[hackerspaces] Tips and Tricks (Was Women in Makerspaces)

Lokkju Brennr lokkju at gmail.com
Fri Jan 18 19:05:48 CET 2013

Yes, you missed the assumptions in your reasoning.  They (whichever they
you are dealing with) don't come because there is little to nothing to keep
them attracted.  From musicians to artists, or *any* group you choose,
representatives of that group have shared interests, and may have shared
biases.  Those interests and biases may or may not intersect with the
interests of the local hackerspace/makerspace/etc - if they don't, then
there is no reason for them to attend in the first place.
Which then leads me to ask...  why do some people find it so important that
the spaces shift to be more interesting/bias confirming towards women (or
minorities, etc), rather than attacking the problem at it's source - the
interests and biases of the target group.


On Fri, Jan 18, 2013 at 12:53 PM, Bill French <william.french at gmail.com>wrote:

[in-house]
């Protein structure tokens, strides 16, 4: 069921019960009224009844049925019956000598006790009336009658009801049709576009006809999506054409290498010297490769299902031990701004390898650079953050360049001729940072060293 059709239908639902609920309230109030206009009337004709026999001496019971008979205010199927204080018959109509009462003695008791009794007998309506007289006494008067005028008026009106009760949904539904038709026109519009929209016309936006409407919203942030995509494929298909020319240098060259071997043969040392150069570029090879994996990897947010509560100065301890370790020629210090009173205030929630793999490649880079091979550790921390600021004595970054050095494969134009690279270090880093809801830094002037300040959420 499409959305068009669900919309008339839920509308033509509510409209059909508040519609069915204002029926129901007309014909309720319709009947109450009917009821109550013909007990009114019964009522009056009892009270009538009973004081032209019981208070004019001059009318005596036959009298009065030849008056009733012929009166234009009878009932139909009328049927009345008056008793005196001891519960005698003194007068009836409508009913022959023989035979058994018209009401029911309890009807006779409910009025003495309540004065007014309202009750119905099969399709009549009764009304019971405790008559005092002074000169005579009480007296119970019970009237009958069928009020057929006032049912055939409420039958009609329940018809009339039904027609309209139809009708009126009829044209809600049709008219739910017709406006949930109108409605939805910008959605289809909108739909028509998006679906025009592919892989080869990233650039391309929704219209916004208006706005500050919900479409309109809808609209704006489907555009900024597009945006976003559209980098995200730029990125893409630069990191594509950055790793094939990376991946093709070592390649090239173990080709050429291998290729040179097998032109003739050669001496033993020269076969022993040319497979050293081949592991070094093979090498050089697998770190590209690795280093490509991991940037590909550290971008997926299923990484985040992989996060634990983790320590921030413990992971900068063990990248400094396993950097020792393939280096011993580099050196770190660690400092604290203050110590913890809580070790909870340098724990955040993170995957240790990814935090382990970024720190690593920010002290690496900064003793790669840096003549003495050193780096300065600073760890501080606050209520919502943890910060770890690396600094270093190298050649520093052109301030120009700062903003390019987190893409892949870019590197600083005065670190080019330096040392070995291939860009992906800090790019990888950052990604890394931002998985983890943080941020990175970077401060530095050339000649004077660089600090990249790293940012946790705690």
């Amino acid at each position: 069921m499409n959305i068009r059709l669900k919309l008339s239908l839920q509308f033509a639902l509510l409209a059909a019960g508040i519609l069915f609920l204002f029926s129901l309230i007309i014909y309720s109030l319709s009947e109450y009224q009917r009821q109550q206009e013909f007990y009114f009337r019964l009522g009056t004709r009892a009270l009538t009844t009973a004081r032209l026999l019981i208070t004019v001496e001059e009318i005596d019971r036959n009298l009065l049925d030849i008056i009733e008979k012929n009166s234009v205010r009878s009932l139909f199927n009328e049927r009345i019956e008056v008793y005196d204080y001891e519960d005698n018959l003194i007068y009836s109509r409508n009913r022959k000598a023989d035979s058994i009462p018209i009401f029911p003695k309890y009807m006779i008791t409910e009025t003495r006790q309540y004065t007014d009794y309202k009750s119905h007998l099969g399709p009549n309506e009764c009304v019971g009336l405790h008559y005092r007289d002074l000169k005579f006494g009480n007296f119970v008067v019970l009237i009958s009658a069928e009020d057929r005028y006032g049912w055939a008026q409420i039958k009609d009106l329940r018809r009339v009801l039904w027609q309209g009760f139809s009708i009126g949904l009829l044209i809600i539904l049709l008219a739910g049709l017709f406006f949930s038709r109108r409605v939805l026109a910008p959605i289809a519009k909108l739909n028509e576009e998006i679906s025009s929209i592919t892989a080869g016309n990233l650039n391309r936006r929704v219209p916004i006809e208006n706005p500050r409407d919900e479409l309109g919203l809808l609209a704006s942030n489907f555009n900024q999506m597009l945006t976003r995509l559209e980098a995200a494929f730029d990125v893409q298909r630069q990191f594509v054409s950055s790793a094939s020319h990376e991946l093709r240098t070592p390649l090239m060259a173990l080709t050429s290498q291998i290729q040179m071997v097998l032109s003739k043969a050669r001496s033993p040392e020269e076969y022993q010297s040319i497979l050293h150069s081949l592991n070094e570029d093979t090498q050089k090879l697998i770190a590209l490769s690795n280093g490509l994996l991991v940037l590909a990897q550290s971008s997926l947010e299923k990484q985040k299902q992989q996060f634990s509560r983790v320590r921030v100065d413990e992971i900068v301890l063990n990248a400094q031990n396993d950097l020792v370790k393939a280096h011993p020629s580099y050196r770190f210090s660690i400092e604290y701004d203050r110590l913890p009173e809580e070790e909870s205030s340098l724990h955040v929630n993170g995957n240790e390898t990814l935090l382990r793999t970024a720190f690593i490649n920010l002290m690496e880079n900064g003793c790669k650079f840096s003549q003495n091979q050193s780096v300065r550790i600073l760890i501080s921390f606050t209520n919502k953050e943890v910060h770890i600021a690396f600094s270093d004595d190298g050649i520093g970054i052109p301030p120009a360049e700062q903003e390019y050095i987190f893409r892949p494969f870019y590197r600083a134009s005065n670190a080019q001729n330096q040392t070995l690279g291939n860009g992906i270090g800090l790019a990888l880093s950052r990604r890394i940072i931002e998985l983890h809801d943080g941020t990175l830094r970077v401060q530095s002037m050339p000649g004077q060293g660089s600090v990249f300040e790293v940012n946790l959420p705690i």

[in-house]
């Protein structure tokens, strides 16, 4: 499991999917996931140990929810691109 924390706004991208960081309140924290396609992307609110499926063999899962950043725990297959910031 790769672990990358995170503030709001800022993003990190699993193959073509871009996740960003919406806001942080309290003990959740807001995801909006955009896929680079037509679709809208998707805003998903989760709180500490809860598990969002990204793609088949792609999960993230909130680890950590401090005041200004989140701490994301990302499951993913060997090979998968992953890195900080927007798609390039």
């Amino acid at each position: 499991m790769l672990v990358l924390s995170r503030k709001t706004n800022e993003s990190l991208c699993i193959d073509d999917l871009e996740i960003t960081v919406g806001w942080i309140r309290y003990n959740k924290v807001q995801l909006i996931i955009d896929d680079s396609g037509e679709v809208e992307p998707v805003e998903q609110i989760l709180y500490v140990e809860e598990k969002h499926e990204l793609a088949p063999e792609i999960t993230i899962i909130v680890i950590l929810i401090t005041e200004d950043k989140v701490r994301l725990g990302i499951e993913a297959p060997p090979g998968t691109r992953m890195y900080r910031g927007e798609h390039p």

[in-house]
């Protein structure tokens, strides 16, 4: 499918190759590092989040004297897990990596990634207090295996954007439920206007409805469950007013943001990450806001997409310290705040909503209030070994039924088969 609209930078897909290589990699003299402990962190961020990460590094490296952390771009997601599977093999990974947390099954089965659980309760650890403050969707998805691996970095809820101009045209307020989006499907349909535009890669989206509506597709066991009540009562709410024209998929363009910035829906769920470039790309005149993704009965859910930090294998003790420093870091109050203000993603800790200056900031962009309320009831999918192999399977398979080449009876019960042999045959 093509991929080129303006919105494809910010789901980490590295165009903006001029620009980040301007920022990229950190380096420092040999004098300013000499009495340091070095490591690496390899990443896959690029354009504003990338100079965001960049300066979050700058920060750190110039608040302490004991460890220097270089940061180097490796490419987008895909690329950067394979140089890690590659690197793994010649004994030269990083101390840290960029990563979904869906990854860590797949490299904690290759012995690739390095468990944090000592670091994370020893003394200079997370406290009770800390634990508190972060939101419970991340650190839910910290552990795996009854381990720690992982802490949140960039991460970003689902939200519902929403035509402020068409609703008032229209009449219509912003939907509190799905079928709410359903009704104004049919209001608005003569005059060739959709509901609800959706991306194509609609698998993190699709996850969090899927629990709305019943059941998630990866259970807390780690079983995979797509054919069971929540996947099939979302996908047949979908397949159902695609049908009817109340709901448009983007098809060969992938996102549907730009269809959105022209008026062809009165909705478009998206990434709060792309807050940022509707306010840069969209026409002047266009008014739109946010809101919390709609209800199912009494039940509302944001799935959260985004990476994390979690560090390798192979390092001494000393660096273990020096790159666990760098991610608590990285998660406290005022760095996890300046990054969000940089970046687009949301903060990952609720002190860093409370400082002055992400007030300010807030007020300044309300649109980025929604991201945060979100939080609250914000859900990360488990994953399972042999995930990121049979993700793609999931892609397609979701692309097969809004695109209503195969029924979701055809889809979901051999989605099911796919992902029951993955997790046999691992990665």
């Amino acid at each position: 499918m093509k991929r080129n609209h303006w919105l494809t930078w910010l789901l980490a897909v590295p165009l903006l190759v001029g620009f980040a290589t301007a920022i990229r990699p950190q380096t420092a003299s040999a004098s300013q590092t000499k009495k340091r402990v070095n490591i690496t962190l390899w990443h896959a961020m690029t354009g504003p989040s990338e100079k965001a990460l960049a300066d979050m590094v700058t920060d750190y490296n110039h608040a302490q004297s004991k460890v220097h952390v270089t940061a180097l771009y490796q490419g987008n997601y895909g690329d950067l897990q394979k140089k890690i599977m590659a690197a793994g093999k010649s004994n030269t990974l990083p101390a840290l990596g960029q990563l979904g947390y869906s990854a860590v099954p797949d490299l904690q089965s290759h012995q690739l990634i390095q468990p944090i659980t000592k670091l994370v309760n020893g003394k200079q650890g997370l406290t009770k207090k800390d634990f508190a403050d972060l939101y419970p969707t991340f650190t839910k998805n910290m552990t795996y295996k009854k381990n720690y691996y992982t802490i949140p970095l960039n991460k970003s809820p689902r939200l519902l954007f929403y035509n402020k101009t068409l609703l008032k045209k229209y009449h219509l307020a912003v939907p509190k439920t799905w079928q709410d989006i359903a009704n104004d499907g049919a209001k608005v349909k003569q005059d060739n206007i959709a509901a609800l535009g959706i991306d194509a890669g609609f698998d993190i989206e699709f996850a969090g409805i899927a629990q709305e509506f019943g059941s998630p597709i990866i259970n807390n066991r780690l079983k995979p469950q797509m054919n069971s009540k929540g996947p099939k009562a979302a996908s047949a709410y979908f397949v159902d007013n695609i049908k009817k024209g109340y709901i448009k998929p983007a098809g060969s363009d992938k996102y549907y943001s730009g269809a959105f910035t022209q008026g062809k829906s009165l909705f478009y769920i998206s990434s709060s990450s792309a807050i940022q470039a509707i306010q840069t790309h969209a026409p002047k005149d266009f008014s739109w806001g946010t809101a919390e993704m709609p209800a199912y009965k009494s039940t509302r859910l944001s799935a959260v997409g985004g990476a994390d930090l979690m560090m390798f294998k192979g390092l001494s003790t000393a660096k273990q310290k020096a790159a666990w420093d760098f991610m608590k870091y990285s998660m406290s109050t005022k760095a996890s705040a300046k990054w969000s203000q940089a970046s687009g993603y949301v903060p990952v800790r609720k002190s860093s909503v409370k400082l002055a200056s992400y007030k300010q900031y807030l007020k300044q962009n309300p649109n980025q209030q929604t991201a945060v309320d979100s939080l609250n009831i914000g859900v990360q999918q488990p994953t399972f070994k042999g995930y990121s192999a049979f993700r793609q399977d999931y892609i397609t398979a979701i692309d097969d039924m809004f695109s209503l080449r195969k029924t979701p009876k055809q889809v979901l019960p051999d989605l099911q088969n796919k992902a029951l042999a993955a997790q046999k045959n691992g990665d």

> The issue we're trying to tackle, though, is that the opportunity to
> listen and dialog doesn't arise.  They just don't come back, or don't come
> at all.
> Or, how can we be more proactive?
> What we've got so far:
> 1. Clear anti-harassment policy and process for handling issues
> 2. Clean bathrooms
> 3. Broader marketing
> Did I miss anything?
> On Fri, Jan 18, 2013 at 12:32 PM, <discuss-request at lists.hackerspaces.org>wrote:
>> Women, like men, are people.  When a person has a problem that they can't
>> handle on their own, they first want to share that with other people, be
>> listened to, understood, and have their problem validated.  It doesn't
>> matter if the problem is "Why is Joe's shit left out all over the tables?"
>> or "Why is Joe stalking me on OkCupid?".  That's the first step.  Listen
>> to
>> the problem, confirm that you understand what it is, and don't fob it off
>> as a non-problem just because it's not a problem for you or even for the
>> majority of your community.
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